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+5 votes
I am looking for fantasy novels that have anarchist themes.  I have tried searching the webs but mostly just sci-fi comes up. I want like dragons and magic not space and dystopias.


So I have read a good amount of Le Guin, but not Tehanu which is on my list. I have Also peeked at the stuff Moorcock does, but it all looks very moralistic.  The fantasy genre seems ripe for stories like Q. Peasants and heretics overthrowing kingdoms. Or Princess Mononoke,  The forest spirits and magical animals attacking civilization.  I just don't know what authors were writing any of that.  Any ideas?

edited for tags
by (200 points)
edited by
NOT wheel of time.
what do you think about "magical realism"?

7 Answers

+3 votes
i would check out the earthsea series by ursula legiun, its not necessarily explicitly "anarchist" but, its leguin, so....
by (2.3k points)
i think the original earthsea books (a trilogy) were written before she found her anarchist legs. but tehanu (a fourth and MUCH later book) is her revisiting the world with a different perspective.
and look at lawrence busting out the old school! moorcock is indeed a great choice, and it looks like the only one, after a cursory search. but there you go, fantasy is just not as cool as science fiction! ;)
+2 votes
Michael Moorcock
by (570 points)
I really enjoyed the reprinting of Michael Moorcock's essay "Starship Stormtroopers" in Anarchy magazine !
+3 votes
It's an unfortunate tendency that a lot of fantasy settings tend to be centered around a fictionalized version of feudal-era Europe, in which the various rulers are either "benevolent" (in which case the protagonists are in their service, fighting against an external "evil" threat to the nation) or "malevolent" (in which case the protagonists are exceptional rebels or outlaws with some unique factor that allows them to flaunt or rebel against their morally-evil ruler in favor of a morally-good ruler or some other "legitimate" form of government). There's a lot of black-and-white morality, or a few shades of gray at best, and not a ton of social and political allegory like you often find in sci-fi.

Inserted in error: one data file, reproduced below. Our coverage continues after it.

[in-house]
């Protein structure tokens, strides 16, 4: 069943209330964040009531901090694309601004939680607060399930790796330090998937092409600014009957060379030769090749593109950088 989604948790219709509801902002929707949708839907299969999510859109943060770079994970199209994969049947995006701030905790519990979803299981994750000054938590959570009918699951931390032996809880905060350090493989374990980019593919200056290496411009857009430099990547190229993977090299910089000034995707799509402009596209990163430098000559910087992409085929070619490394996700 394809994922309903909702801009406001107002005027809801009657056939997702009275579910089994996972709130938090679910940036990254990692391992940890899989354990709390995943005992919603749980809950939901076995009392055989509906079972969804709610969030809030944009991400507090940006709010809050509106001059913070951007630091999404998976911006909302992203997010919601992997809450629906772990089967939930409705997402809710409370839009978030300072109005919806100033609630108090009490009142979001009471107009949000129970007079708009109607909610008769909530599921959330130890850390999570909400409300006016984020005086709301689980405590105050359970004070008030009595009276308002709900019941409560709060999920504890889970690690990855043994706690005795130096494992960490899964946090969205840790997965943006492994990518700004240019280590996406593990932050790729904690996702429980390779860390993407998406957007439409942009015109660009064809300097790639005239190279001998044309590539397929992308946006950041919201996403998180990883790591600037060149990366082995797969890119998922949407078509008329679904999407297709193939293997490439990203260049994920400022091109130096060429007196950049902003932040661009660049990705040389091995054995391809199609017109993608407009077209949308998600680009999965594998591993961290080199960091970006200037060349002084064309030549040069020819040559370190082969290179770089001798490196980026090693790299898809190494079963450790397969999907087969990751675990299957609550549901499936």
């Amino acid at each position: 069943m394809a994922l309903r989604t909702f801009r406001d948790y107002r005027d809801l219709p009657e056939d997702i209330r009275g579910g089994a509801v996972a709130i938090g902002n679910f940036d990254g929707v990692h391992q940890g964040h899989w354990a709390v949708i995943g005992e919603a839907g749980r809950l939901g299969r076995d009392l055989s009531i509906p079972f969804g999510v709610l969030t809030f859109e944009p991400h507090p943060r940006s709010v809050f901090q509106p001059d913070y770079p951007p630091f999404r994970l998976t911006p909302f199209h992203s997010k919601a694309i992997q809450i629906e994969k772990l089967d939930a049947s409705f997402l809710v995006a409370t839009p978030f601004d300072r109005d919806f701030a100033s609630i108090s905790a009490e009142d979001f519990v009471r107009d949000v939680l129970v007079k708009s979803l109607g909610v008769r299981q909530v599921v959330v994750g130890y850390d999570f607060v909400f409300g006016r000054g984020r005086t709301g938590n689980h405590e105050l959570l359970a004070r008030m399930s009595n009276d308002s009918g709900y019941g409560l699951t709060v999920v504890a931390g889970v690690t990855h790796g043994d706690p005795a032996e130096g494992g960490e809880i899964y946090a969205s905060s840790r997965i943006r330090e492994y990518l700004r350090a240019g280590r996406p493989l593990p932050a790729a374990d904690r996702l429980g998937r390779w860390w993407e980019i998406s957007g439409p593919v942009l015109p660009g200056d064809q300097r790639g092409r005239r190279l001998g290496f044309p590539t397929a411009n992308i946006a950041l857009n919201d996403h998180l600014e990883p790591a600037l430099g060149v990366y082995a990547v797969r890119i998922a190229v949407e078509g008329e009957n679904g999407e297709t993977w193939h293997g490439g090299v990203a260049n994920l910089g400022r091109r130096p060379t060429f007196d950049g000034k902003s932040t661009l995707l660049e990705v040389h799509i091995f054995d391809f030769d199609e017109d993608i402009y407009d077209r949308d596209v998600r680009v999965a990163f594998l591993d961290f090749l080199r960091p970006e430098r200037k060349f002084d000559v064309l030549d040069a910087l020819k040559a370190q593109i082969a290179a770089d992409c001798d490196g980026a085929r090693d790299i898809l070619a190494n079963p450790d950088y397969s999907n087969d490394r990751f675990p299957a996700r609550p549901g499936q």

BUT ANYWAY, TO MAKE THIS AN ACTUAL ANSWER: "The Lord of the Rings" could be considered as having some anarchist themes, also considering Tolkien identified as an anarchist at some points in his life.

There's also "The Secret World of Terijian", although that's sort of a modern-fantasy take on things. Also I'm not sure if you can still find that book anywhere.

The "His Dark Materials" series at least focuses around children rebelling against the authority of God (and possibly authority in general, since it's basically an inverted re-telling of Paradise Lost).
by (8.7k points)
Thanks I've read all of those and you're right they are great.  I wonder if any writers have taken to the trajectory of those text's more.
not anarchist, and arguably a mix of genres, but china mieville was a fun read. and i wouldn't call him science fiction. maybe steam punk. eh. but interesting anyway.
Ooh, actually, now that you mention China Mieville - City of Saints & Madmen by Jeff VanderMeer, and the other books in that mythos, are definitely worth a read I think. There's a lot of dark and strange things, occasionally touching on a backstory involving some terrifying consequences of colonialism. I remember reading it years ago and finding a lot of interesting ideas inside - not explicitly or necessarily anarchist, but way better than practically any other fantasy novel I'd picked up.